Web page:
On September 15, the President’s Council of Advisers on Science and Technology (PCAST) released its long-awaited report on STEM (Science, Technology, Engineering and Mathematics) Education. Entitled Prepare and Inspire: K‐12 Education in Science, Technology, Engineering, and Math (STEM) For America’s Future, the report was shepherded through PCAST by co‐chair Eric Lander, head of the Broad Institute and a major geneticist, and S. James Gates, Jr., John S. Toll Professor of Physics at the University of Maryland, College Park. […]

According to PCAST, “STEM education, as used in this report, includes the subjects of mathematics, biology, chemistry, and physics, which have traditionally formed the core requirements of many state curricula at the K‐12 level. In addition, the report includes other critical subjects, such as computer science, engineering, environmental science and geology, with whose fundamental concepts K‐12 students should be familiar. The report does not include the social and behavioral sciences, such as economics, anthropology, and sociology; while appropriately considered STEM fields at the undergraduate and graduate levels, they involve very different issues at the K‐12 level.” […]

Later, the PCAST report notes: “The dynamic nature of science, technology, engineering, and mathematics ‐ where new advances are constantly expanding our knowledge of the physical, biological, and social world ‐ has enormous implications for STEM education.” However, there is no indication that helping students understand changes in the social world by learning social and behavioral science is something that is part of STEM education.

The report calls for the federal government to create a mission‐driven, advanced research projects agency for education (ARPA‐ED) housed either in the Department of Education, in the National Science Foundation, or as a joint entity. “ARPA‐ED should propel and support (i) the development of innovative technologies and technology platforms for learning, teaching, and assessment across all subjects and ages and (ii) the development of effective, integrated, whole‐course materials for STEM education.” Once again technology will solve a national problem.

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Posted in Issue 15 (July 20), Update, Volume 40 (2021)

July Headlines to Feature Deep Dive on NSF Legislation

headlines bannerCOSSA members can sign up for the monthly Headlines webchat to catch up on the most important social and behavioral science news from the past month and answer your questions. Stick around for our deep dive discussion as we break down the House and Senate’s competing NSF reauthorization bills and what they could mean for the social and behavioral sciences. Individuals employed by or affiliated with a COSSA member organization or university can register for the webchat here.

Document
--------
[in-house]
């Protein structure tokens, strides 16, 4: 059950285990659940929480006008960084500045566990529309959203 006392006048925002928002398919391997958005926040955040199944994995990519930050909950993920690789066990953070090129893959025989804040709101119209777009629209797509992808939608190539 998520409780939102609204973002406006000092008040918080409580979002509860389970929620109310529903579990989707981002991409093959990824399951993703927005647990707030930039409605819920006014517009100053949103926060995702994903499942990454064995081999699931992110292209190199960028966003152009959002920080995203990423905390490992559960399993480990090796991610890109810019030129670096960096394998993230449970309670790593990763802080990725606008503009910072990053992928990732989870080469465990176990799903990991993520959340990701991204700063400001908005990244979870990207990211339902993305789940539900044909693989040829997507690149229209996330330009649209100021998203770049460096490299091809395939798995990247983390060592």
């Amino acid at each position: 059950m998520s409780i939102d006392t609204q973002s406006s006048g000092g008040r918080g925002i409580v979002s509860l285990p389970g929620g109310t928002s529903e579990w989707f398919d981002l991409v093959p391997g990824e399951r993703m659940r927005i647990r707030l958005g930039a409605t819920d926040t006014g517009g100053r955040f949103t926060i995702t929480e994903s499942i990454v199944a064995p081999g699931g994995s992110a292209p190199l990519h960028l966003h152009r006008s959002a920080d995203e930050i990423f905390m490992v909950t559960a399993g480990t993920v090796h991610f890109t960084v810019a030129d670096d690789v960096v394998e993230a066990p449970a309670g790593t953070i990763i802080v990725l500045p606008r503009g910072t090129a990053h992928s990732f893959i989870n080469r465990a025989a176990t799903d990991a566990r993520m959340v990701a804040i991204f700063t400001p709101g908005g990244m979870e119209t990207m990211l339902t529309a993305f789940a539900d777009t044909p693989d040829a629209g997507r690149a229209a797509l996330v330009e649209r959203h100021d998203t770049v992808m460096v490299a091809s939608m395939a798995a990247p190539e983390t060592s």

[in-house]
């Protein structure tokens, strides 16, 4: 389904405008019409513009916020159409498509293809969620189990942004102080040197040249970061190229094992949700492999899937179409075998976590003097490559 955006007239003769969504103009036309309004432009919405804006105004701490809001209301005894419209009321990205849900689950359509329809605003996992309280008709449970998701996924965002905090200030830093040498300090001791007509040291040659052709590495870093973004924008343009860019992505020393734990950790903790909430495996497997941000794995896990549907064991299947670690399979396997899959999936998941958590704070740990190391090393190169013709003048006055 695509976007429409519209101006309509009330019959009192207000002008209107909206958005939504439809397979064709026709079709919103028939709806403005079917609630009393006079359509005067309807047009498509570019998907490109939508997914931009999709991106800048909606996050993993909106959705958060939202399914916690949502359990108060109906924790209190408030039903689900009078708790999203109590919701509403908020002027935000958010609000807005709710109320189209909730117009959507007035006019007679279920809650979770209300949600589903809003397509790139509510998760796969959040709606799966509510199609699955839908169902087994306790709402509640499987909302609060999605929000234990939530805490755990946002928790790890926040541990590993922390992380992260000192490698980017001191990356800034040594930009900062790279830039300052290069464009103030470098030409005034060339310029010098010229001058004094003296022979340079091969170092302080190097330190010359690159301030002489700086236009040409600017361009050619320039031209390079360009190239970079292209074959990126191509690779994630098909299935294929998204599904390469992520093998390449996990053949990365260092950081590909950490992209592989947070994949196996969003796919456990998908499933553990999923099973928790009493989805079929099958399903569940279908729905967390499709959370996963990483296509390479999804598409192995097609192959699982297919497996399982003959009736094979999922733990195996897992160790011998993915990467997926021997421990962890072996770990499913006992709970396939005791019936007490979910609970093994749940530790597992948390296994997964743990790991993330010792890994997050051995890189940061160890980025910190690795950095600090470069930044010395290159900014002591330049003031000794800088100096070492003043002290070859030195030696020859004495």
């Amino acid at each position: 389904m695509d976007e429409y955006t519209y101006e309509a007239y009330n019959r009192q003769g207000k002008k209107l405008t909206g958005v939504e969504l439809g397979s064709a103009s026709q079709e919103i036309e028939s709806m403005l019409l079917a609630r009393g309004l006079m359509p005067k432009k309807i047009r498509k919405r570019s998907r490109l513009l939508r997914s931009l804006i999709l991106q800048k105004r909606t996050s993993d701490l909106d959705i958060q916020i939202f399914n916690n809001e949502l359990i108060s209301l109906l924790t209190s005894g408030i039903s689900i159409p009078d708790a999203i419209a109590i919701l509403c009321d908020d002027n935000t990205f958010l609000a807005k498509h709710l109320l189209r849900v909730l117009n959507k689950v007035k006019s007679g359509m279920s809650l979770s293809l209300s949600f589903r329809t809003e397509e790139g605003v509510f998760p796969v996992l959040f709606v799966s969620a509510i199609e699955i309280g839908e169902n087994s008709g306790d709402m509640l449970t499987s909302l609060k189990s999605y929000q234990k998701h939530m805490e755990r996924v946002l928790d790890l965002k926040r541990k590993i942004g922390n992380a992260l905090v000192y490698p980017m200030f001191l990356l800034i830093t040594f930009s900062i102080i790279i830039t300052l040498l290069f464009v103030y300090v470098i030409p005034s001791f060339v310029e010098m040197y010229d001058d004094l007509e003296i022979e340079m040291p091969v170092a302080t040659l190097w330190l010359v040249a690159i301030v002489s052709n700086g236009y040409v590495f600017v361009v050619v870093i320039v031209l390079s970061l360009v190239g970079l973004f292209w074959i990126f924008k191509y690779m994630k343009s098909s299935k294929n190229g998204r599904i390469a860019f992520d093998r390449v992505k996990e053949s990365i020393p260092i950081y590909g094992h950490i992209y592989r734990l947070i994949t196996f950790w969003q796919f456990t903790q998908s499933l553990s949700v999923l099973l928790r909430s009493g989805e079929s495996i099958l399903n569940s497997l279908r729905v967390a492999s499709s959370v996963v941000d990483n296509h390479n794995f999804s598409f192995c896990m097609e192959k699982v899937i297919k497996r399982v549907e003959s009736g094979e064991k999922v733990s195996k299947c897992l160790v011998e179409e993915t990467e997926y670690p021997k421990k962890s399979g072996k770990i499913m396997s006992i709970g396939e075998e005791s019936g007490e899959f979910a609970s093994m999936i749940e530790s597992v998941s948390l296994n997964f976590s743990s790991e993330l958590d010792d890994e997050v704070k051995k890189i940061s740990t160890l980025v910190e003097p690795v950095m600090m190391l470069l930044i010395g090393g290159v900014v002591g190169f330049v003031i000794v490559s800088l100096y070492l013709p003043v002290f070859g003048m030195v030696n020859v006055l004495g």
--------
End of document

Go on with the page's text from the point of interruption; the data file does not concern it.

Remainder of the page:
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Posted in Issue 14 (July 6), Update, Volume 40 (2021)

“Why Social Science?” Looks at Trans Activism and Linguistics

The latest Why Social Science? guest post comes from sociolinguist Aris Keshav who writes about the contributions trans activists have made to linguistics, and how engaging with trans activism can help shape the way we think about language. Read it here and subscribe.

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Posted in Issue 14 (July 6), Update, Volume 40 (2021)

FROM THE ARCHIVES: Innovation Legislation Signed into Law (January 10, 2017)

In celebration of COSSA’s 40th anniversary, we are diving into the decades of Washington Update archives to share articles from years past that resonate with today’s news.

As previously reported, lawmakers worked in the final weeks of 2016 to find common ground on research innovation legislation, known as the American Innovation and Competitiveness Act (S. 3084), before adjourning for the year. The bill passed the Senate in early December, but did not get a House vote before lawmakers headed home for the holidays. However, given that the House had not yet officially adjourned for the year, the bill was quietly passed on December 16 in pro forma session along with a number of other bills under suspension of the rules. President Obama signed the bill into law on January 6, 2017.

The resulting law includes variety of science policy provisions covering topics such as the National Science Foundation’s merit review process, STEM education, and administrative burden, among others. In general, it is a positive bill for research, especially compared to earlier versions considered in the House. It is important to note, however, that while the original purpose of earlier legislation in the House and Senate was to authorize funding for NSF for the years ahead, agreement could not be reached on overall levels and therefore negotiators elected to keep numbers out the bill. That means that NSF’s authorization is still expired (since 2013) and the House Science, Space and Technology Committee (under the leadership of Chairman Lamar Smith (R-TX)) may very well introduce another NSF authorization bill in the new Congress. COSSA will continue to follow such efforts.

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Posted in Issue 13 (June 22), Update, Volume 40 (2021)

COSSA Urges Advocates to Contact Elected Officials in Support of Social Science in FY 2022